“Enough with the birds!”

“Don’t write about anymore birds!” exclaimed the Mrs, my greatest and dearest critic. ” For someone who claims that he isn’t a birdwatcher you haven’t done bad. Since you’ve been on WordPress you’ve mentioned jackdaws, crows, sparrows, starlings, wrens, robins and magpies.”

“And sparrowhawks” I helped out.

“And sparrowhawks. That’s enough. Write about something else.”

I have learned to take on board the advice, especially if I want to get fed, of my own, old bird. (Furtive glance over my shoulder/ Listens for the sound of padlocks being fitted to the kitchen cupboard.)

So time for a break, but…one last thing…

…the Mother of all Coincidences:

jackdaws have started to nest in the cavity in the fascia boards beneath the gutter of my next door neighbour’s house. Making a right racket. No doubt city jackdaws too. Casting a pale eye to sleep deprived consternation.

I am constantly amazed at how this universe works. Can creation instigate a law of attraction?

I am thinking of re-naming my blog.

Winning Saturday Lottery Numbers.

Cue record views and followers.

Sparrow Enclave

Well April has arrived. Don’t you just love this time of year? Easter, spring, daffodils, butterflies, honeybees, birdsong, snowmen.

Alright, where I am there is no longer snow on the ground, but it is just as cold. I think we are the April fools, expecting our seasons to adhere to the old custom of things when our world now seems turned on its head. This time last year we had temperatures up in the 70’s. Expectations of a Summer heatwave rose with the mercury, only to be washed away in the wettest Summer since records began, the second wettest year on record, and now the coldest Easter on record. All after fears of a drought.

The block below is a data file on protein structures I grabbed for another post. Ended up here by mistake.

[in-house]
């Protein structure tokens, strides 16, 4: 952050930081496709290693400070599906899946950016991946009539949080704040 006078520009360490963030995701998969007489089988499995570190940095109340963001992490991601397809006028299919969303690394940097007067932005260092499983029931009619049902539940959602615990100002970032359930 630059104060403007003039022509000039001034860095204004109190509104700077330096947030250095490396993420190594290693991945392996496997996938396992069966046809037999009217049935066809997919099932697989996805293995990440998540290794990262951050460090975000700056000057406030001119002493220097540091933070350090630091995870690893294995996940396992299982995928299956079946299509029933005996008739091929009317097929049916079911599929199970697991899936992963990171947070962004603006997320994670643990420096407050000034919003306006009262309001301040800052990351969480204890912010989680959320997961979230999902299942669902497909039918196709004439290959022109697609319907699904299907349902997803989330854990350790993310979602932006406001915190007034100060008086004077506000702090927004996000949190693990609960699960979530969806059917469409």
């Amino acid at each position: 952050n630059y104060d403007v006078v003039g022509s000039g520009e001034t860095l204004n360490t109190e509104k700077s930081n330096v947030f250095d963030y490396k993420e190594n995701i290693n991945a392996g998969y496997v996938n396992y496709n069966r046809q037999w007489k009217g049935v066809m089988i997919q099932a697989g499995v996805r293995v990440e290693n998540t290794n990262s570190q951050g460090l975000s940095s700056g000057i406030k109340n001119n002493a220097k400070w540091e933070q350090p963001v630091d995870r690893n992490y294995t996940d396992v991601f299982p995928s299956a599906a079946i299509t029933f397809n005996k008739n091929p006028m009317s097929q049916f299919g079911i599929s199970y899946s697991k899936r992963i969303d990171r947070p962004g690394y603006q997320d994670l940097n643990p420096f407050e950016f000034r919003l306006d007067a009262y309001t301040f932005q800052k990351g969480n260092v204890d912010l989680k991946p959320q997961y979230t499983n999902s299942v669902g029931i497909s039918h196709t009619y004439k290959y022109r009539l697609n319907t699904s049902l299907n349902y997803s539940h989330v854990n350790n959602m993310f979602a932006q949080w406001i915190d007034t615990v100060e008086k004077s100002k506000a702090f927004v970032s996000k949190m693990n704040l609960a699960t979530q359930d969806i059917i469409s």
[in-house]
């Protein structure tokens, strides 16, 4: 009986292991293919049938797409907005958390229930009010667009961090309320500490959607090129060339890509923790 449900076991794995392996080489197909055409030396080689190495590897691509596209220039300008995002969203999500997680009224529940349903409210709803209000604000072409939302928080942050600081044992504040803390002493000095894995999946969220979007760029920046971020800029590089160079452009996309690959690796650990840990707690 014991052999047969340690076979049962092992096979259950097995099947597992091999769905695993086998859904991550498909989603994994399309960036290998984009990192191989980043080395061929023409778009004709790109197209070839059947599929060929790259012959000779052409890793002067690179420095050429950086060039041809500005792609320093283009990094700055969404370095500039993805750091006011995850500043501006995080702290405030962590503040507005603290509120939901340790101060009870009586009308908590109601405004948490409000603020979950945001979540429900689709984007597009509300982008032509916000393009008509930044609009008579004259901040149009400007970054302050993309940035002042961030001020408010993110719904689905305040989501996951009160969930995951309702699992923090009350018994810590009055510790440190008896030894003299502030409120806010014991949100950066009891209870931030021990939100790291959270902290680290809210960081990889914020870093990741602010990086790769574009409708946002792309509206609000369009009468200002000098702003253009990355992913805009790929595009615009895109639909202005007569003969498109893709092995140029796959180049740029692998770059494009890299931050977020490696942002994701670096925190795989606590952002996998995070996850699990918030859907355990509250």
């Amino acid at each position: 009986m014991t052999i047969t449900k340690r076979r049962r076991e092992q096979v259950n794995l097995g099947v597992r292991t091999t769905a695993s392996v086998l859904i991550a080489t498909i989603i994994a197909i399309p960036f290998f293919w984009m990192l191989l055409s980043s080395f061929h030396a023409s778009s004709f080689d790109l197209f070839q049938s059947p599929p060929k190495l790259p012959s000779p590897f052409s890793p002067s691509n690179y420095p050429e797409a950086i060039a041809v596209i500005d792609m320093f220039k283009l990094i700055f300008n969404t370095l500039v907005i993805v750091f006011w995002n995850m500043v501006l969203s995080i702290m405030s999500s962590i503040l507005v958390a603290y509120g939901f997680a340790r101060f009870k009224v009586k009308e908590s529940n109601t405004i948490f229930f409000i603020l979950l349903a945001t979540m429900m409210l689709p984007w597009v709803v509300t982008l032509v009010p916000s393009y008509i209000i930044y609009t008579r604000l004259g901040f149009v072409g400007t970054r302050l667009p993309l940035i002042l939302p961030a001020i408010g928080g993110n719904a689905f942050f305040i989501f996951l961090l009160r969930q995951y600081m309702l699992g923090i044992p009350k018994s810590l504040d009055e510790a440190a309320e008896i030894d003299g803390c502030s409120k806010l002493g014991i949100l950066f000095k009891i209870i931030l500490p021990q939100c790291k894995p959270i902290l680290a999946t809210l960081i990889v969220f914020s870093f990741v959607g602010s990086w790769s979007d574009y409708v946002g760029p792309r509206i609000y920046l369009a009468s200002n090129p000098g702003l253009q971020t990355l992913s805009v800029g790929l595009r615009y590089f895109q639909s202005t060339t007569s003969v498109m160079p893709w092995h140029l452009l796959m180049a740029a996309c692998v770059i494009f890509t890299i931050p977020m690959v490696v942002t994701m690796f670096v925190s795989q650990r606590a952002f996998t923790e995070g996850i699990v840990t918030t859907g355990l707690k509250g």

I’m dreaming, of a white Easter.

I took the dog just around the block yesterday morning-it was freezing after all. He is no husky and I am no Scott. With a cold wind sweeping down from the Pennines, and chasing us westward,  I tracked the usual route through Sparrow Enclave. Forget visions of a wooded conservation area or sweeping valley. Sparrow Enclave is how I think of two short rows of houses, facing each other, named Hesketh Walk.  With the help of a long garden turned wild (I think possibly by design by either a sympathetic wildlife lover or reluctant gardener) this area appears to be a last bastion for the humble sparrow in our community. Every morning when my four legged friend and I , goosebumps and all, arrive here on our somnambulistic   saunter, they can be heard singing from the guttering of the houses in whose cavities they nest. I usually see several of them flitting among the trees and hedgerows that line the path we take.


Joining in this morning’s avian love fest was a dumpy Wren-the Druid’s bird. Another day, last week , I was nearly hit by a low flying female Sparrowhawk- obviously learned by word of beak that there is a great new takeaway in town. Why do the Winterwatch team set up camp annually in the Highlands when all the action they crave can be found on this small concrete walk? Just putting your wheelie bin out is like going on a Bill Oddie odyssey. Catchy.

It’s the sparrows that catch the eye, just because of their presence.

I don’t feed the birds all year around, just in the Winter when it is life-or-death time. At that time of year the birds are better fed than the kids, with marginally worse toilet habits. I get blackbirds, magpies, robins, but the two species that used to be the most prevalent to my garden are now conspicuous by their absence. The RSPB say the number of sparrows in the UK have dropped by 71% between 1977 and 2008. Starlings have fared little better. And have further decreased in the years since.